Ever wondered about the beautiful patterns and designs crafted by small beads at handicraft shops? Well, these beads/manik are a special heritage and culture of the indigenous people of Sarawak. Historically, beadwork has been associated with adornment and ceremonial purposes for the indigenous people as well as a symbol of status.
Nowadays, anyone can wear these beads and they are often found in handicraft shops as souvenirs for tourists. The designs and function of the beads are also made to suit modern demands such as for decoration purposes, accessories, clothing, handbags, and wall decors.
According to Heidi Munan in her book Beads of Borneo, she mentioned that these beads were brought to Borneo islands by the ancient Indian and Chinese traders most likely during the 8th or 9th century. Before these colourful beads were brought to our islands, it was found that the indigenous people of Borneo has already used organic materials like shells and stones to make simple beads so there was already an existing bead culture.
These beads are unique to each ethnic group in Sarawak as they have their own designs and identity in the beadwork. There are over 20 ethnic groups in Sarawak, so imagine the diversity and richness of the bead products. For example, the Lun Bawang ethnic group often uses yellow and black coloured beads for their headgears and the Iban ethnic group uses a variety of colours for their traditional costumes.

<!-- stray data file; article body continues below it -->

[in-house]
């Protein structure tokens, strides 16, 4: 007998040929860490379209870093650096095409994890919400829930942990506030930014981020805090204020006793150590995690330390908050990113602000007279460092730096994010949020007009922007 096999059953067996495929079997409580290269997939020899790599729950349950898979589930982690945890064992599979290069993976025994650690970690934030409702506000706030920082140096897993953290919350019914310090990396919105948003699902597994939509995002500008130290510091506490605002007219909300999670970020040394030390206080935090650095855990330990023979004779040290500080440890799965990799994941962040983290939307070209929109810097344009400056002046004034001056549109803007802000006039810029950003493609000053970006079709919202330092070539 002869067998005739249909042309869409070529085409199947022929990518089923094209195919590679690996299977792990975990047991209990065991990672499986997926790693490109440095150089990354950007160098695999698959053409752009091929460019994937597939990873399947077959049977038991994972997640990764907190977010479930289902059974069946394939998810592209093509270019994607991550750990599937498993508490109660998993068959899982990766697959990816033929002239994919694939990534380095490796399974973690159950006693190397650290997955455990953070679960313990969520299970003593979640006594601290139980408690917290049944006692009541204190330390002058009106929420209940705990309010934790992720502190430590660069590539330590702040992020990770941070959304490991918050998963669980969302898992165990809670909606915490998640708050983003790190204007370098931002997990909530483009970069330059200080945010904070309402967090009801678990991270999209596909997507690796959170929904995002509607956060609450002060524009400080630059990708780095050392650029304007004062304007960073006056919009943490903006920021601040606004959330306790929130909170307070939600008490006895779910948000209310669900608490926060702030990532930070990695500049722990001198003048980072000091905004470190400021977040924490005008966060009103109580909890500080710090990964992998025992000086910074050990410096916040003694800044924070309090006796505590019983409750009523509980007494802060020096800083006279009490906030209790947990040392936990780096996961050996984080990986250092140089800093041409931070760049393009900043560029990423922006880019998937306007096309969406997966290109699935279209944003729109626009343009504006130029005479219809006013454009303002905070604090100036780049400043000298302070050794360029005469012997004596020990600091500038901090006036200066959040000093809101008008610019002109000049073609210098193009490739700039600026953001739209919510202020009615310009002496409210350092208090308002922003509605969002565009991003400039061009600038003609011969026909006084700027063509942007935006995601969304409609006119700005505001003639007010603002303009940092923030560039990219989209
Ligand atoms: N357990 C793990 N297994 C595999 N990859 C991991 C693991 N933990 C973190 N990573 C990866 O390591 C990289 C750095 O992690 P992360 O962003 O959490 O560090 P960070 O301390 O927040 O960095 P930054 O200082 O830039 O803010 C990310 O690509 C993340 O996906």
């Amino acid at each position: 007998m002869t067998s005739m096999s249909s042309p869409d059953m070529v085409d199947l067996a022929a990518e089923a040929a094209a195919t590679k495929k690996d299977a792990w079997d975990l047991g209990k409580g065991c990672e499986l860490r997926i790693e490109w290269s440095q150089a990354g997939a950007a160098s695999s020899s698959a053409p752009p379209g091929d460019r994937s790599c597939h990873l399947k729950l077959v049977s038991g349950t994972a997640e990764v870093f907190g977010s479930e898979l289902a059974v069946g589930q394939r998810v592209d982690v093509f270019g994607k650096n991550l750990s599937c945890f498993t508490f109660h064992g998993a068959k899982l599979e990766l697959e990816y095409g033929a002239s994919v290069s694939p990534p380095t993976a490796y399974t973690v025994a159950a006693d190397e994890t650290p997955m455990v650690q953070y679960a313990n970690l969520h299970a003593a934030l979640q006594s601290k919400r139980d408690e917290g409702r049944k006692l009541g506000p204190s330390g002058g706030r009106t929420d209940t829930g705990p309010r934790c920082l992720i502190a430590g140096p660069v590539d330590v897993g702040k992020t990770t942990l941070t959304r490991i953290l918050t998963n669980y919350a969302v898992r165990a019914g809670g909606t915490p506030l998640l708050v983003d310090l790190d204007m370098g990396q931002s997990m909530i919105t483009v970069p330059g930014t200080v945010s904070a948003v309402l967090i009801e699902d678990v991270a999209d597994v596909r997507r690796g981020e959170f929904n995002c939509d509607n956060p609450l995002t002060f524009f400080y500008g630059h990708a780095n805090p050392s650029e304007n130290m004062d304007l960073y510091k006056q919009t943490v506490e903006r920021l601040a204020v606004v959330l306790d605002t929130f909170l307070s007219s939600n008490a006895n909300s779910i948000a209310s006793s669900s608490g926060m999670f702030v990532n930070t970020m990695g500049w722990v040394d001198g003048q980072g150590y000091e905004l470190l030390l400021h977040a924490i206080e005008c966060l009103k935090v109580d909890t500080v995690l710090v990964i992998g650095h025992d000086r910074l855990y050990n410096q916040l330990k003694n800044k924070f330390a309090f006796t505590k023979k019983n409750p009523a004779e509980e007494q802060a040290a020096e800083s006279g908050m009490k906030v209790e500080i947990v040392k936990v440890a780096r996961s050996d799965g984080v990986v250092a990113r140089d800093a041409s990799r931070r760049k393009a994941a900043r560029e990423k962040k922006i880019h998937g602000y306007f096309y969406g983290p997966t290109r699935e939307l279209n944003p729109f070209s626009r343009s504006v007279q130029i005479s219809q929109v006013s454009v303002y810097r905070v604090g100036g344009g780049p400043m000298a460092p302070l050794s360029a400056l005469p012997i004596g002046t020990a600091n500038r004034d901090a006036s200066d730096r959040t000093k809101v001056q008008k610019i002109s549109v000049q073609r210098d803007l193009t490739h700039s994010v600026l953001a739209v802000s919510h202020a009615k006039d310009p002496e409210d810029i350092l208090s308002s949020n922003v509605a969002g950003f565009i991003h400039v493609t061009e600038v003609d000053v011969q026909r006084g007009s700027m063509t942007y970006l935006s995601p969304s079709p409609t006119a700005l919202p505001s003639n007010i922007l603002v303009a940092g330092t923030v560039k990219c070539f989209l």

These products are made with care, attention to detail, and a high level of precision to ensure the right design and quality product is produced. According to Juliana Jumpap, she can take up to a month time to produce one Marik Empang, which is a decorative neck piece usually worn by Iban women on the neck.
Beads/Manik in Sarawak has a very rich past culture and has made its presence known in modern times through adaptation and changes in functionality. This encourages more people to approach the products and integrate them into their daily life to preserve this amazing heritage.
(Manik Sarawak-Image taken from utusansarawak.com)
(Juliana and her products-Image taken from utusansarawak.com)
Utusan Sarawak, 2021. Juliana martabatkan kraf tangan manik Iban – UTUSAN SARAWAK. Utusansarawak.com.my. Retrieved from https://www.utusansarawak.com.my/?p=26847
Munan, H., 2022. Beads. BorneoTalk. Retrieved from https://www.borneotalk.com/beads/
Utusan Sarawak, 2020. Manik, buah tangan unik Bumi Kenyalang – UTUSAN SARAWAK. Utusansarawak.com.my. Retrieved from https://www.utusansarawak.com.my/?p=15306.